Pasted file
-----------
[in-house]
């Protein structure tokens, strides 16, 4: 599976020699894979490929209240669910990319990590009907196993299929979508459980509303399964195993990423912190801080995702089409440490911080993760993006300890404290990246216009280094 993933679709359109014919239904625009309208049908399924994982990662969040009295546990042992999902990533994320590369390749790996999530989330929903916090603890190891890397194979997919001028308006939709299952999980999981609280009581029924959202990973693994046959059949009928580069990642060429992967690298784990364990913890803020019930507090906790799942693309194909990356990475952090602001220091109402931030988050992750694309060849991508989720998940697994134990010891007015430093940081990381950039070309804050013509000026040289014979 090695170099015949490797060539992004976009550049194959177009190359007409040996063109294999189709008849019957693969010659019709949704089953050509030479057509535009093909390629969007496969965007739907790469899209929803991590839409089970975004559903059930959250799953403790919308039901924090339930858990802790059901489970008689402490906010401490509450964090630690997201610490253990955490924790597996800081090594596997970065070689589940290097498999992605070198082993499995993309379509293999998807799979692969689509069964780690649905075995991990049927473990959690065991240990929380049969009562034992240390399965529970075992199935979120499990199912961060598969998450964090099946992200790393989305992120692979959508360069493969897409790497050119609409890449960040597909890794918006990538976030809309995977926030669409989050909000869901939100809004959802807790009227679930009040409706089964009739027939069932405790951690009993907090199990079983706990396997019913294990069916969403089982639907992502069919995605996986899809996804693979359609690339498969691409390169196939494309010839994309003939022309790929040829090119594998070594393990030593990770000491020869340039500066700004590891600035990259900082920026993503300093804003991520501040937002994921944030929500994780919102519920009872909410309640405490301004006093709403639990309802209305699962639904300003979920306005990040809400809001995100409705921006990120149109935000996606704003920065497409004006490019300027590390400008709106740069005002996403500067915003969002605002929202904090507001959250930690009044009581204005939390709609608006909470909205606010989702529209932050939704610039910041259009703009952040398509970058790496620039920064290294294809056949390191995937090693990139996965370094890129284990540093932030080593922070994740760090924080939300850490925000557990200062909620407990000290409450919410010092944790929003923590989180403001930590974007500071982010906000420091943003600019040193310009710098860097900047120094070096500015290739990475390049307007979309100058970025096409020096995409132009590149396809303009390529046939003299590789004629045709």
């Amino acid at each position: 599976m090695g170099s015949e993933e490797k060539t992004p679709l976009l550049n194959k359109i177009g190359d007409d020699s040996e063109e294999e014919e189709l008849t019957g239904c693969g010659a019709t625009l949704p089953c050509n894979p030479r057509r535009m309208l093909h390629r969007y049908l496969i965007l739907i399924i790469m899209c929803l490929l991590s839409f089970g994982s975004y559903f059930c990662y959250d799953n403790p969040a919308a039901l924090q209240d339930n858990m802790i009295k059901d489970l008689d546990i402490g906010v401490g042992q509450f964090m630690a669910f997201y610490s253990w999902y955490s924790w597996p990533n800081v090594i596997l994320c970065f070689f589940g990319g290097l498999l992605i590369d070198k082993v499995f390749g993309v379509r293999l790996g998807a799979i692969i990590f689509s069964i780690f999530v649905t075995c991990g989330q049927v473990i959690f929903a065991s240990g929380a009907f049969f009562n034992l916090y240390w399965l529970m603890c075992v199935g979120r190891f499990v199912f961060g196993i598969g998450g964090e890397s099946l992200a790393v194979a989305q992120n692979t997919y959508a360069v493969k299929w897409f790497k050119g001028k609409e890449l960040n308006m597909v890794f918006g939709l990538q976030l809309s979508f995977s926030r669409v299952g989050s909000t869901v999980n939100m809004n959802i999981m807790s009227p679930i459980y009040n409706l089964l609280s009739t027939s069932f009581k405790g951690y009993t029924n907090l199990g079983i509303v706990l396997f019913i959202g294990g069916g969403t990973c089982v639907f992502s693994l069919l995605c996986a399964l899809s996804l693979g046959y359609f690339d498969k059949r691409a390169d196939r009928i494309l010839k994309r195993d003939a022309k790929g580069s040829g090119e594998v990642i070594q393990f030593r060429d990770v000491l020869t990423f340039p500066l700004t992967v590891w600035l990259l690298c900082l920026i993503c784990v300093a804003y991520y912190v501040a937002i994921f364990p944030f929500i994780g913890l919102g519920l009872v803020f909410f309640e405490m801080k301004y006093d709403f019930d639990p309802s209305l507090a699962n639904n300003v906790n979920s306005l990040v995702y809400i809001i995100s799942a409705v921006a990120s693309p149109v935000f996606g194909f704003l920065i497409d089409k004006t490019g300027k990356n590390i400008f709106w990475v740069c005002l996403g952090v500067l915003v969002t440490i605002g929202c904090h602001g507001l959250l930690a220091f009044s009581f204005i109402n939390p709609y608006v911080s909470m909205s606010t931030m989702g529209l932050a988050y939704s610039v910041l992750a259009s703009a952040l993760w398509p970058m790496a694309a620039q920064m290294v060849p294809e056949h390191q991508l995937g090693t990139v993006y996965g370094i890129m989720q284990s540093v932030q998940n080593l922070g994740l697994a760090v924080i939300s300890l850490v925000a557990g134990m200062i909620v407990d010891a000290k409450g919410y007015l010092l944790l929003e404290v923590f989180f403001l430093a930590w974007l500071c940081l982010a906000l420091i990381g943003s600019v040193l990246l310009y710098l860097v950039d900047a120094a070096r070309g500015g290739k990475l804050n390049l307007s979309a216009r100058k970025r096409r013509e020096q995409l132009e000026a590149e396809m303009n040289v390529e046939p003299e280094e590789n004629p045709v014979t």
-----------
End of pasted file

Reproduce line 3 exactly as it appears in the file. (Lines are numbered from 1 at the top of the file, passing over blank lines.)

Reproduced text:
């Amino acid at each position: 599976m090695g170099s015949e993933e490797k060539t992004p679709l976009l550049n194959k359109i177009g190359d007409d020699s040996e063109e294999e014919e189709l008849t019957g239904c693969g010659a019709t625009l949704p089953c050509n894979p030479r057509r535009m309208l093909h390629r969007y049908l496969i965007l739907i399924i790469m899209c929803l490929l991590s839409f089970g994982s975004y559903f059930c990662y959250d799953n403790p969040a919308a039901l924090q209240d339930n858990m802790i009295k059901d489970l008689d546990i402490g906010v401490g042992q509450f964090m630690a669910f997201y610490s253990w999902y955490s924790w597996p990533n800081v090594i596997l994320c970065f070689f589940g990319g290097l498999l992605i590369d070198k082993v499995f390749g993309v379509r293999l790996g998807a799979i692969i990590f689509s069964i780690f999530v649905t075995c991990g989330q049927v473990i959690f929903a065991s240990g929380a009907f049969f009562n034992l916090y240390w399965l529970m603890c075992v199935g979120r190891f499990v199912f961060g196993i598969g998450g964090e890397s099946l992200a790393v194979a989305q992120n692979t997919y959508a360069v493969k299929w897409f790497k050119g001028k609409e890449l960040n308006m597909v890794f918006g939709l990538q976030l809309s979508f995977s926030r669409v299952g989050s909000t869901v999980n939100m809004n959802i999981m807790s009227p679930i459980y009040n409706l089964l609280s009739t027939s069932f009581k405790g951690y009993t029924n907090l199990g079983i509303v706990l396997f019913i959202g294990g069916g969403t990973c089982v639907f992502s693994l069919l995605c996986a399964l899809s996804l693979g046959y359609f690339d498969k059949r691409a390169d196939r009928i494309l010839k994309r195993d003939a022309k790929g580069s040829g090119e594998v990642i070594q393990f030593r060429d990770v000491l020869t990423f340039p500066l700004t992967v590891w600035l990259l690298c900082l920026i993503c784990v300093a804003y991520y912190v501040a937002i994921f364990p944030f929500i994780g913890l919102g519920l009872v803020f909410f309640e405490m801080k301004y006093d709403f019930d639990p309802s209305l507090a699962n639904n300003v906790n979920s306005l990040v995702y809400i809001i995100s799942a409705v921006a990120s693309p149109v935000f996606g194909f704003l920065i497409d089409k004006t490019g300027k990356n590390i400008f709106w990475v740069c005002l996403g952090v500067l915003v969002t440490i605002g929202c904090h602001g507001l959250l930690a220091f009044s009581f204005i109402n939390p709609y608006v911080s909470m909205s606010t931030m989702g529209l932050a988050y939704s610039v910041l992750a259009s703009a952040l993760w398509p970058m790496a694309a620039q920064m290294v060849p294809e056949h390191q991508l995937g090693t990139v993006y996965g370094i890129m989720q284990s540093v932030q998940n080593l922070g994740l697994a760090v924080i939300s300890l850490v925000a557990g134990m200062i909620v407990d010891a000290k409450g919410y007015l010092l944790l929003e404290v923590f989180f403001l430093a930590w974007l500071c940081l982010a906000l420091i990381g943003s600019v040193l990246l310009y710098l860097v950039d900047a120094a070096r070309g500015g290739k990475l804050n390049l307007s979309a216009r100058k970025r096409r013509e020096q995409l132009e000026a590149e396809m303009n040289v390529e046939p003299e280094e590789n004629p045709v014979t």